OVERCROWDING in University Hospital Limerick now seems inevitable due to new Covid-19 restrictions, a local doctor has warned.
The number of patients on trolleys in UHL reached 54 on Thursday, July 2 and Monday, July 6 which was the highest figure for any hospital in the country, according to figures produced by the INMO trolley watch.
While the number of patients without beds dropped slightly to 48 on Tuesday, July 7 this was more than double the next highest hospital University College Hospital, Cork, which had 20 and contrasted sharply with Nenagh, Ennis and University Hospital Galway, which had no patients on trolleys.
Dr Michael Harty pointed out that while UHL operated at 110% capacity in previous years he could now only run at 80% due to new Covid-19 measures such as social distancing and infection control.
“Trolleys will be inevitable. Unless new models of practice are used, we will be back to levels experienced last winter before this year’s winter starts,” he said.
Sinn Féin’s Maurice Quinlivan has called on the newly appointed Minister of Health Stephen Donnelly to treat the matter of hospital overcrowding as an urgent priority.
“The Minister needs to engage with the hospital stakeholders at a regional and national level and deliver for our patients. We hope that the new Minister is up for the challenge.“
“Sinn Féin have a plan for our health service and I would like to invite the new Minister for Health to meet with myself in Limerick to discuss the changes needed that will allow patients to be treated with the dignity they deserve.”
“It’s disgraceful that this situation continues month on month, year on year. Our doctors and nurses have been doing an incredible job, particularly during these challenging times. They, and their patients, deserve better than to be working in such overcrowded conditions,” he said.
The UL Hospitals’ Group stated at 8am on Thursday, July 2nd there were 28 admitted patients waiting for a bed in the ED and by 8pm this number had reduced to seven patients.
“There were no patients on trolleys on the general wards on Thursday July 2nd or on any day since the pandemic began. However, there have been admitted patients waiting for a bed in areas designated as surge capacity and in our assessment units.
“In the year-to-date our average length of stay and our readmission rates for both medical and surgical patients have remained below the national average and within target. This should provide some reassurance that we are using our available bed stock efficiently and that patients receive high standards of care.
“In relation to quality of care, the annual audits of hospital mortality published by the National Office of Clinical Audit demonstrate that University Hospital Limerick continues to provide safe, quality services for its patients in spite of the challenges it faces,” he said.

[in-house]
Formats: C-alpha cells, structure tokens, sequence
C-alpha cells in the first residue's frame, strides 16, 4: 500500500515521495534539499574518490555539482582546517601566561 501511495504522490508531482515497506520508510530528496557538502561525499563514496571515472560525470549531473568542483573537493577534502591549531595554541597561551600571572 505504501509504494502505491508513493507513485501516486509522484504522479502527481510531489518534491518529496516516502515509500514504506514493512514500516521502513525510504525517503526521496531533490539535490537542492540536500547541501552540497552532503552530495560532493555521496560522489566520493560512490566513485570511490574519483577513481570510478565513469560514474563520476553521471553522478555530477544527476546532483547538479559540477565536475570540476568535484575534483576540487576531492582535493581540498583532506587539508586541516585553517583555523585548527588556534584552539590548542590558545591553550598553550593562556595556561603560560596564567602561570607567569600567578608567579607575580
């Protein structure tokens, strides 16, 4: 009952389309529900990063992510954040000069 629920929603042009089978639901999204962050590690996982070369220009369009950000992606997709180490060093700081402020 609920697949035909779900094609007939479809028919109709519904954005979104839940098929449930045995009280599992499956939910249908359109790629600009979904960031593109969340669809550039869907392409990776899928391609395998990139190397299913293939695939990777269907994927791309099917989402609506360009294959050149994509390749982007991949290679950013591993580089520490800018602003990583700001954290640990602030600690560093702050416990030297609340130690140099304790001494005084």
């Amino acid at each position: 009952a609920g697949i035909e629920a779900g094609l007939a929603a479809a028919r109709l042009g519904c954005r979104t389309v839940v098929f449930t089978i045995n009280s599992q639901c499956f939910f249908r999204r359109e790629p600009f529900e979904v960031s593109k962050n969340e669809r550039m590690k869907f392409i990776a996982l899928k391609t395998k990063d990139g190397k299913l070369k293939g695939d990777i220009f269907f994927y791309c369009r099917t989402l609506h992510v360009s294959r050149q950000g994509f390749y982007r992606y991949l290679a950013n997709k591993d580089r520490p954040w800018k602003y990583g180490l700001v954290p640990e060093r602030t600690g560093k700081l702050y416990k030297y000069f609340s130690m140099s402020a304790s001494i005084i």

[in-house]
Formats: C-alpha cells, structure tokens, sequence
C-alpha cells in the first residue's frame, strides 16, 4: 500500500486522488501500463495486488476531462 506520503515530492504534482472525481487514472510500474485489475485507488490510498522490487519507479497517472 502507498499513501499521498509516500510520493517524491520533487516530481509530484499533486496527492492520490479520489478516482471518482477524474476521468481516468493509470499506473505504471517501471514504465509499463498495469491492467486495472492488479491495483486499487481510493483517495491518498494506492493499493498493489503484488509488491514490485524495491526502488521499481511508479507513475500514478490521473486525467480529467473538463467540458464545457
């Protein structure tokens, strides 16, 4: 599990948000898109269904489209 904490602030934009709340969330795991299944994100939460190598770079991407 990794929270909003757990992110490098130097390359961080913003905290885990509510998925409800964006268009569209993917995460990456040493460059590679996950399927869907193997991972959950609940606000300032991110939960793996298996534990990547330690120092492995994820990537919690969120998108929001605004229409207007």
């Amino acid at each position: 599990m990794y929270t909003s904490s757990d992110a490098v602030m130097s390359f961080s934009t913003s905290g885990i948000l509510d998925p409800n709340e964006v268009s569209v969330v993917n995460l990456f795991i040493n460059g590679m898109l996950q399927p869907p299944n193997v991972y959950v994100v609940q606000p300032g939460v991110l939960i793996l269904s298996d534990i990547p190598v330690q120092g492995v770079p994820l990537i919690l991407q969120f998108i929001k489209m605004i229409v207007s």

The most recent National Healthcare Quality Reporting System Annual Report 2019 published by the Department of Health also indicates high standards of care in UHL as reflected in patient outcomes. We must be cautious about making comparisons between hospitals because of variety in casemix and services offered in different sites.
The spokesman outlined recent national healthcare quality data concerning acute hospitals shows the UL Hospitals’ Group does better than the national and OECD averages in terms of hospital mortality rates for heart attack and ischaemic stroke.
At the outset of the pandemic, the group established new care pathways to separate suspected and confirmed covid-19 patients from non-covid patients.
For many weeks now, patients presenting at ED have been streamed accordingly, with query and confirmed Covid-19 patients being assessed and treated in the Emergency Department while non-Covid patients are brought to the relevant assessment unit in UHL.
While ED presentations decreased during the peak, this decline was not as marked in UHL as elsewhere and their numbers have rebounded more rapidly.
While the group’s elective activity remains significantly reduced, ED presentations have in recent weekdays been above pre-crisis levels, averaging over 200 per day.
Many patients who avoided coming to hospital or seeing their GP during the pandemic are now sicker as a result and will require a longer stay in hospital. This is adding to current service demand.
A number of construction projects are underway that will add a total of 122 single room inpatient beds at UHL and at Croom Orthopaedic Hospital. These include the 60-Bed Block UHL, which is due to open November 2020; 24-Bed Block UHL; due to be handed over August 2020; 14-Bed Block UHL; due to be handed over July 2020 and the 24-Bed Block Croom; due to be handed over August 2020.